To that end, Harold Smith relates his story of the elephant he took in South Africa. “It was much older and large enough to run off the younger breeders and thereby hindering reproduction of the herd. It had to be taken out for the benefit of the breeding program. In addition to that, any overpopulation of elephants causes problems for tribal farmers. The elephant takes down a tree, gulps a few tender branches of leaves and moves on to the next tree. The wind then erodes the farmland and a tribe starves because of the lack on good farmlands.” And Smith adds, “This takes place in just a few years’ time and is happening all over Zimbabwe.”

Packages Available for the Family:  Design your hunt

Drom Beukes encourages hunters to bring their families to this educational experience. There is so much to see and learn, from tribal rituals, cultural centers, diamond mines and some of the most spectacular scenery in the world. “We like to take only Americans on safaris. They are from a Christian background much like our own. They appreciate and respect wildlife and there is less of a language barrier. Thus, we are very ‘pro-American’ and like to make these presentations to as many potential hunters as possible during our six weeks in America each year.”

Beukes and Nel will spend that six weeks making presentations in Missouri, Kansas, New Jersey, California and in Texas and will make at least 20 flights back and forth across the United States to those locales before their return to South Africa.

At the Dallas Safari Club Expo, Greenwood’s Harold Smith took time to visit with Craig Boddington, a former U.S. Marine, Executive Field Editor for Guns & Ammo as well as Petersen’s Riffle Shooter Magazine, Co-Host of Guns & Ammo TV.  Boddington has published over 4,000 articles, authored 23 books and appeared in over 500 television shows about the great outdoors.

At the Dallas Safari Club Expo, Greenwood’s Harold Smith took time to visit with Craig Boddington, a former U.S. Marine, Executive Field Editor for Guns & Ammo as well as Petersen’s Riffle Shooter Magazine, Co-Host of Guns & Ammo TV. Boddington has published over 4,000 articles, authored 23 books and appeared in over 500 television shows about the great outdoors.

Beukes shared stories about the professional hunters on their staff and their respect for the animals and their success rate. “We can assure you that you will get the animal you are seeking. That is the job of the guide and they take their jobs seriously. We offer hunting areas all across South Africa. We have never had anyone hurt on one of our safaris. Our safety record is excellent. There are guides and professional hunters who accompany each hunter. That‘s the law in South Africa and our reputation as an outfitter and guide service is on the line with each hunt.”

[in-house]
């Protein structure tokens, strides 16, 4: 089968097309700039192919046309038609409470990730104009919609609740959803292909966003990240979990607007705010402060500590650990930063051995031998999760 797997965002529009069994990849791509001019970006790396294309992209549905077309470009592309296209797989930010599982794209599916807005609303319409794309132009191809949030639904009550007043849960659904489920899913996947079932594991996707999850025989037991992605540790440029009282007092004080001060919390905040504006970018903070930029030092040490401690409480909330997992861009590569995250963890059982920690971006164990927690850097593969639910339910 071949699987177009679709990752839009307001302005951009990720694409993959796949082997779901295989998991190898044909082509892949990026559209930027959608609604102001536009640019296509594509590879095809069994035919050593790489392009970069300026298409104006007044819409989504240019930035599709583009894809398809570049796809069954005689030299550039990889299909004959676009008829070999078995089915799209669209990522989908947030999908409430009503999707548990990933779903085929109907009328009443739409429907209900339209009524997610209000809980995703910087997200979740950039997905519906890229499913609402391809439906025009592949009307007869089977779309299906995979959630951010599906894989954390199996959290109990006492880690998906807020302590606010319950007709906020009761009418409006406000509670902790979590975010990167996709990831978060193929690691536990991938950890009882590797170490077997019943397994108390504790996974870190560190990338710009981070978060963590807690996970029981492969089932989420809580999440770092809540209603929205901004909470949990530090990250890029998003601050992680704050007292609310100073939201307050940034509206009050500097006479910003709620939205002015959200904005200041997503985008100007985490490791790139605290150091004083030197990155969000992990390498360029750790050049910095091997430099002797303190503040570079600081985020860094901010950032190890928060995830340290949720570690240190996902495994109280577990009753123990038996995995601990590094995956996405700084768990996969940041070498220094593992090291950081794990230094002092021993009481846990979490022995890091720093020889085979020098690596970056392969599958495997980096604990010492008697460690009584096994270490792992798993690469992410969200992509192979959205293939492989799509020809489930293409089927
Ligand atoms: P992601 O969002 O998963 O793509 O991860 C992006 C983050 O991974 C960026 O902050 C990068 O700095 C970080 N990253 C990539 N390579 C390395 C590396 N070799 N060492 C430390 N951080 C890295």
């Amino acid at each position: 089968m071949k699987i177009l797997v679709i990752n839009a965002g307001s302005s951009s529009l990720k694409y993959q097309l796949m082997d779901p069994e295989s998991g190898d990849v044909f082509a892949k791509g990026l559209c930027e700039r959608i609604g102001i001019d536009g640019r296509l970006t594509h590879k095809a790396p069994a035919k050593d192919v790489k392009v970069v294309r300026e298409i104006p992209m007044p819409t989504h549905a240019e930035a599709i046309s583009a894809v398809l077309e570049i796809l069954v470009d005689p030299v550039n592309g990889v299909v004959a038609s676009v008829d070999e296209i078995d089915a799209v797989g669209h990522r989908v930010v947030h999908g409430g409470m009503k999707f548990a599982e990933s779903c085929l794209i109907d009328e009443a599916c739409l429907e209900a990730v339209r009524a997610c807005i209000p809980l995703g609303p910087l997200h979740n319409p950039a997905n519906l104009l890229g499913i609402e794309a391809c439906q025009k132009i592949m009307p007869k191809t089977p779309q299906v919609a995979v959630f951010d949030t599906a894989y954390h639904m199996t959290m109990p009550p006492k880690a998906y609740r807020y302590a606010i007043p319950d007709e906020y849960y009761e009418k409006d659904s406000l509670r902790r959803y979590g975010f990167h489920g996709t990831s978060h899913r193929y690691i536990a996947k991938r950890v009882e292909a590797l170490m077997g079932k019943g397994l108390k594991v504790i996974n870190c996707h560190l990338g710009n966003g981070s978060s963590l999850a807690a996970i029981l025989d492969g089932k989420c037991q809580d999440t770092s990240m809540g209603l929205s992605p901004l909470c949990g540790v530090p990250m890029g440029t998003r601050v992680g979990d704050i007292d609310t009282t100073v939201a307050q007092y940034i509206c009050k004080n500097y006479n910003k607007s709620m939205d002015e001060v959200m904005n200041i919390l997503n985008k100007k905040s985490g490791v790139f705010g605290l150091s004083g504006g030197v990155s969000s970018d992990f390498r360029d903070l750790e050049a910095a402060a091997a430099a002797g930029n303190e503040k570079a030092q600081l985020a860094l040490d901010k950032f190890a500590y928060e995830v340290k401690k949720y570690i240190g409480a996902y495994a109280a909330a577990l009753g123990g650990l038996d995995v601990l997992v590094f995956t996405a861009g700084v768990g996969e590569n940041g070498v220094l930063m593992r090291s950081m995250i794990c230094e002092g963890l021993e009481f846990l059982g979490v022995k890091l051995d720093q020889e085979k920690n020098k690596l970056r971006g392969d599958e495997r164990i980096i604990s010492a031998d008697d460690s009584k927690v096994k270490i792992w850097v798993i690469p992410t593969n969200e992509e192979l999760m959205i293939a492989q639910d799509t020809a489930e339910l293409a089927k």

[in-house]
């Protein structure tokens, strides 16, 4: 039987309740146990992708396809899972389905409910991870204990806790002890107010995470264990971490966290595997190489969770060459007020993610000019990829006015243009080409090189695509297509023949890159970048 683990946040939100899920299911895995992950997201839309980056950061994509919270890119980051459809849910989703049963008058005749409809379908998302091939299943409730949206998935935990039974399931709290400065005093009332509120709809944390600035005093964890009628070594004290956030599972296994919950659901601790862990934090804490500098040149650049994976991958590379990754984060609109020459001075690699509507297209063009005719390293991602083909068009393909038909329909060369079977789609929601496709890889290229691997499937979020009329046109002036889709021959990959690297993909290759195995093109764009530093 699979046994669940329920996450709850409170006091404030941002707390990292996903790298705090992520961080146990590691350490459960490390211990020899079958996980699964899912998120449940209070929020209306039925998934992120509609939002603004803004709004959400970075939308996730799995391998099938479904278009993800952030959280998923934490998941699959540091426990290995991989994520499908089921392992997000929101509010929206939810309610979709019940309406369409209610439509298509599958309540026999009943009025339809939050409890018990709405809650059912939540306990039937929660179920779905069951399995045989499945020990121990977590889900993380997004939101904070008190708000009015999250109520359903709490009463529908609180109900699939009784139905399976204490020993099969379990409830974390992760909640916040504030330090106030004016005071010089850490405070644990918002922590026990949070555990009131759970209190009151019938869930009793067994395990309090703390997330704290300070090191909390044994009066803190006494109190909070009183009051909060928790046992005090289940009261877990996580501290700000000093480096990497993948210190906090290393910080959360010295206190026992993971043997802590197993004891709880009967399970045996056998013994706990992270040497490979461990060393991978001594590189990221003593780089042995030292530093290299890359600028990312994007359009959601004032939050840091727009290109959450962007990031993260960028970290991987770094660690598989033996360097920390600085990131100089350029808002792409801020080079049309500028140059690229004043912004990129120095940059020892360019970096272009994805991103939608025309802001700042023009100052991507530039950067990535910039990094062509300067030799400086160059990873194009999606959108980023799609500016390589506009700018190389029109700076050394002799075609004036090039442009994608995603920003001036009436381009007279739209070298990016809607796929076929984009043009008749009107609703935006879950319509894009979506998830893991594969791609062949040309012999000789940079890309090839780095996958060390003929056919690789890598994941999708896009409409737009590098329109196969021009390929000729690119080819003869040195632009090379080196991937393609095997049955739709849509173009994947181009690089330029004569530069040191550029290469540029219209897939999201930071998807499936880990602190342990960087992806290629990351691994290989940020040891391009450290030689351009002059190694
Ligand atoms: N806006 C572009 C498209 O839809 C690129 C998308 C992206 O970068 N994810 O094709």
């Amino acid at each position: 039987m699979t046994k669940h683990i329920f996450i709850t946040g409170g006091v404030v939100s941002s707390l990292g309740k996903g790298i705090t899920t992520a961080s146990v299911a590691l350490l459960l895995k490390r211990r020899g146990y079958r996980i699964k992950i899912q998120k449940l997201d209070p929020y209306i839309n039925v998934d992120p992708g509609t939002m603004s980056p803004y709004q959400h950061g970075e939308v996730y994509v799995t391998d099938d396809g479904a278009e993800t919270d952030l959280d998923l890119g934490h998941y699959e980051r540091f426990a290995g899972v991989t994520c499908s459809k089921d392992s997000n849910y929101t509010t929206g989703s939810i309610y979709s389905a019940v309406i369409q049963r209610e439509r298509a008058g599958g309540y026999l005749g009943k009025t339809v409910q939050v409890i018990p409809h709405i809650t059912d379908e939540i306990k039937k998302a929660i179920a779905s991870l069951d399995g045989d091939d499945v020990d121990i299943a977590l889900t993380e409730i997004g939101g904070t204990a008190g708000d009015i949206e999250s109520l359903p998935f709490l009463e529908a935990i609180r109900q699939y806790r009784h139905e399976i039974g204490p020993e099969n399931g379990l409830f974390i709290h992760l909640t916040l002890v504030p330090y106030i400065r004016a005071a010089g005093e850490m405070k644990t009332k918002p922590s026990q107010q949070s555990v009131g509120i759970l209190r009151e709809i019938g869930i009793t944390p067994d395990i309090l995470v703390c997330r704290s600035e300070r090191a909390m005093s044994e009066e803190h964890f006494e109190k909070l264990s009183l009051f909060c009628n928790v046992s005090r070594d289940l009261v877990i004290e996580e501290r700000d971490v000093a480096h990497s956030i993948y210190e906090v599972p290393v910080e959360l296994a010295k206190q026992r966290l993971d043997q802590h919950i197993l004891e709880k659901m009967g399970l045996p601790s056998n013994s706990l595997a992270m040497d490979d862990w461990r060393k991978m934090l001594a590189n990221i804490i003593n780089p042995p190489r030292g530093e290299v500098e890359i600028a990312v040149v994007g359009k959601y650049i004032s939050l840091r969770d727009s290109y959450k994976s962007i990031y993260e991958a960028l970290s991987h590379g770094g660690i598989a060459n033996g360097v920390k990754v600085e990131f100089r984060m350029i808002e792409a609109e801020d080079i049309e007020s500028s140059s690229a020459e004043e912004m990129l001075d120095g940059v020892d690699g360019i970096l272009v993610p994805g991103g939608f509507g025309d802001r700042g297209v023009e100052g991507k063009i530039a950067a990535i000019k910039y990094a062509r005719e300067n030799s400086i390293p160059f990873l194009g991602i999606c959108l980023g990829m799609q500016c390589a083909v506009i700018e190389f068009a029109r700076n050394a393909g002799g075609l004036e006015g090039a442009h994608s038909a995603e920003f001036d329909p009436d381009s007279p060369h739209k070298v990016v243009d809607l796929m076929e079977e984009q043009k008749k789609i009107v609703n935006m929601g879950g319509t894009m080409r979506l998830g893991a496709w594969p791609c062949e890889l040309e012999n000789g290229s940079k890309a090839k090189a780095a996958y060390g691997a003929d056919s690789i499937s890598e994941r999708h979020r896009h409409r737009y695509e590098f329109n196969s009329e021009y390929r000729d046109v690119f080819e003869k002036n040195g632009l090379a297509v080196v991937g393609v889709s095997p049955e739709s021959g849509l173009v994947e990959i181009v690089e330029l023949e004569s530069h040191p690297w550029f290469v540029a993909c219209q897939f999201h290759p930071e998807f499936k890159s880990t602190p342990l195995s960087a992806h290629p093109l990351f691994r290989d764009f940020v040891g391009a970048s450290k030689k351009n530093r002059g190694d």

In addition to that, Harold Smith says it is critical for good outfitters and hunters to hear of any negative experiences hunters have on safaris so as to keep standards high, avoid mishaps and make corrections throughout the industry that is infusing hundreds of millions of dollars into the South African economy each year.

Firearms are surprisingly easy to transport to Africa for the hunter so long as the rules are followed and the necessary arrangements are made. Weapons are also available to rent from the outfitter.

On recommending Africa, Drom Beukes and the overall experience he has enjoyed with this outfitter and guide, Harold says, “I’ve met lots of people who don’t want to go to Africa, but, I’ve never met anyone who has been who didn’t want to return. My wife, Patti did not go with me on my first safari, but after I told her all about it, I have never been back to Africa without her. She goes with me every time and loves the adventure, the scenery, the luxury accommodations and the vast array of cultural experience as well as the thrill of the hunt.”

Somerby’s webpage is: www.somerbysafaris.co.za or by contacting them on their U.S. mobile phone at 1-469-919-9900 or 1-810-429-0635.

Harold Smith advises anyone interested in African safari to spend this time of year getting to know the outfitters and the travel packages available to the consumer. They come in all price ranges and now is the time to investigate that. Harold has just returned from the Dallas Safari Club Expo-one of the two largest shows that feature various hunts, trips, outfitters and guides as well as famous personalities in the outdoor and wildlife show industry. The other the other large show is annually in Las Vegas.

These expos are the places to learn what travel packages are available, the cost of your specific hunt  and what outfitters and guides have to offer in the way of accommodations, side trips and levels of experience.

*Editor’s Note: The Greenwood Tradition thanks Harold and Patti Smith for their time and energies as well as their memories and photos to make this Outdoor News segment a success so popular with our readers. The Smiths’ have traveled the world in search of wild-and often deadly-game in exotic locales across several continents including Australia, New Zealand and numerous trips to Africa for safaris and sightseeing. I interview them for this segment as they share their experiences about travel, foreign governments, tribal customs, and guide services. Harold has also shared his knowledge of local hunts, Rocky Mountain experiences as well as insight into hunting and fishing throughout Canada and Mexico.